For four seconds in March 1999, the incubative Zag Nation held its collective breath after Casey Calvary tipped in a missed shot by Quentin Hall for the go-ahead basket in a Sweet 16 showdown against Florida.
“I felt absolute joy … until I realized there was still time on the clock,” says Mike Nilson, owner of U-District Physical Therapy in Spokane. “I’m pretty sure I didn’t breathe until Florida’s last shot rimmed out.”
Axel Dench, a senior brand strategist in Melbourne, Australia, says he and a few friends were out celebrating, perhaps a little later than they should have been that night, and came back to their hotel room to find the next morning’s USA Today at their door. On the cover was a picture of Dench lifting Richie Frahm in celebration. “Right then, the realization of what we were a part of really hit home to me,” Dench says.
Times were simpler back in 1999.
“There were no huge expectations placed on us. We were having a lot of fun, playing our hearts out. It was a time of great innocence,” says Mike Leasure, a Portland police sergeant and supervisor to a unit of patrol officers.
This was the team that put Gonzaga basketball – and, some would argue, Gonzaga University – on the national map. Beginning in ’99, GU has made 17 straight trips to the NCAA tournament. Only Kansas, Duke and Michigan State have longer streaks.
“I still like to think of this group as a team of overachieving local boys,” says Frahm, who played three-and-a-half years in the NBA and is now a real estate investor and licensed broker in Spokane. “Outside of Quentin Hall, (Bahamas), and Axel, we were all from the Northwest. This enabled our families to attend the games and create lifelong bonds with each other, as well. And our families adopted Axel and Q.”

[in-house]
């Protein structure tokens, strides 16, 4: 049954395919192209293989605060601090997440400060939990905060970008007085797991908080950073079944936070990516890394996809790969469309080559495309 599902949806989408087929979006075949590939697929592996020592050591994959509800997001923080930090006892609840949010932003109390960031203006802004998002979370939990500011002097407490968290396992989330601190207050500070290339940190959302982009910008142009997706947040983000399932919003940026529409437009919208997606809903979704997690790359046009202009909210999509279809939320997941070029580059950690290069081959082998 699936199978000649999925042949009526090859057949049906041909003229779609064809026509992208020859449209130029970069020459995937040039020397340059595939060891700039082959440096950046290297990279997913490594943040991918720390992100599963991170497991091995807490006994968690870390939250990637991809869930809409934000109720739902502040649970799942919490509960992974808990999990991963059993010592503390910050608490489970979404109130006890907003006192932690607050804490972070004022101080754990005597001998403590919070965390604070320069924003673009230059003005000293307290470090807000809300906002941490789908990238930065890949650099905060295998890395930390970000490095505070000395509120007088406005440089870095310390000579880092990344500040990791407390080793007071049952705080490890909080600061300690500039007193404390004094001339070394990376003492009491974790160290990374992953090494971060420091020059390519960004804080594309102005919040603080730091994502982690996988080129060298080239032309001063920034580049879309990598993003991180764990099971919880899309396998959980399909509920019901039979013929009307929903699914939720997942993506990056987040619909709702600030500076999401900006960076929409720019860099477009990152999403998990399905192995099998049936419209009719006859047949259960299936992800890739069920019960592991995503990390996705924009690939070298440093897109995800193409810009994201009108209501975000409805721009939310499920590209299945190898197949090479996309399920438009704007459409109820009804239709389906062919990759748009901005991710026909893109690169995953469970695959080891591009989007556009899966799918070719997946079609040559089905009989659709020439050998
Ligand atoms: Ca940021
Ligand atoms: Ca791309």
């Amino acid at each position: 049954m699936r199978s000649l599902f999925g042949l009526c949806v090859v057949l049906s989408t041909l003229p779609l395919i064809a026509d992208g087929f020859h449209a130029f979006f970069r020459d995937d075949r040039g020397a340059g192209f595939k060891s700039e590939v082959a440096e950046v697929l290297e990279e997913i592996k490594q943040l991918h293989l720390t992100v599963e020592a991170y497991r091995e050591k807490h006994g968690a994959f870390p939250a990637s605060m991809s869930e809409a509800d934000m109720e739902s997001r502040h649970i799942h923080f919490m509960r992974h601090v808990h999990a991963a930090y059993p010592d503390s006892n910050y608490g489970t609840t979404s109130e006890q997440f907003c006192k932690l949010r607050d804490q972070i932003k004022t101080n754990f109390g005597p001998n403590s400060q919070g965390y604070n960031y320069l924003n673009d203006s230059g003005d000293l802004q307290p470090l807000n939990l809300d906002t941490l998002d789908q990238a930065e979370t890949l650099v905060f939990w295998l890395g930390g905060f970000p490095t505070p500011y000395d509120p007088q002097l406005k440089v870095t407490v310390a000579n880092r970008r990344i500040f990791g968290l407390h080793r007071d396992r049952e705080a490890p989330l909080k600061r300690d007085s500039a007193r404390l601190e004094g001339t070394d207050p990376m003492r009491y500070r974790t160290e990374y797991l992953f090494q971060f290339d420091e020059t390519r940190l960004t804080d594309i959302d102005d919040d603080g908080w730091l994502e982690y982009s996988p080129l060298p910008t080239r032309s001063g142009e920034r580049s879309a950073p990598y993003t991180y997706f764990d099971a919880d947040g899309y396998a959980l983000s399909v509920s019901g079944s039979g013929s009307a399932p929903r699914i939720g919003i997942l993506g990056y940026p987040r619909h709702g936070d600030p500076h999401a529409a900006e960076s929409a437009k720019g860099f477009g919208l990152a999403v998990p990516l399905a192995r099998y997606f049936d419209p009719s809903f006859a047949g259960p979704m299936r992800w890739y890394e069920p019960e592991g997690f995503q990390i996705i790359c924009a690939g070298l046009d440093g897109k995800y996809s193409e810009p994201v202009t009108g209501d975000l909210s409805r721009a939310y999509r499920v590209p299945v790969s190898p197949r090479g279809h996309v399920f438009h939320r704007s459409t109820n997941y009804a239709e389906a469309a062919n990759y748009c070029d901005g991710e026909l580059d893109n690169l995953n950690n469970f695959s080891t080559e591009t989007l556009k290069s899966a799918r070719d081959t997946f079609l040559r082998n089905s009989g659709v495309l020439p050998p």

Hall is teaching junior high and coaching the Bahama’s Junior Cadet team.
But for fans, Calvary’s tip will always be remembered as the shot that elevated the program.
“I remember coming to school on a Sunday my freshman year and the bookstore was closed,” recalls Calvary, a medical device sales rep in Spokane. “So I went to NorthTown to buy a Gonzaga hat. After hours of looking, no one had a Zag hat, shirt or anything with Gonzaga on it.
“After my senior year I bought a Gonzaga hat in Tokyo.”
My, how things changed over the past 17 years.
“What impresses me is how these guys have gone on to create their own, successful identities, and have the same focus and discipline I saw in them back in the day,” Dench says. “It shows me their measure as people, husbands and fathers.”
Members of the 1999 team also included: Matt Santangelo (executive director of Hoopfest), Ryan Floyd (technology manager at Stryker Medical, Spokane), Jeremy Eaton (CEO, Northwest Hispanic Yellow Pages, Kennewick) and Mark Spink (internal audit manager, Knowledge Universe, Portland).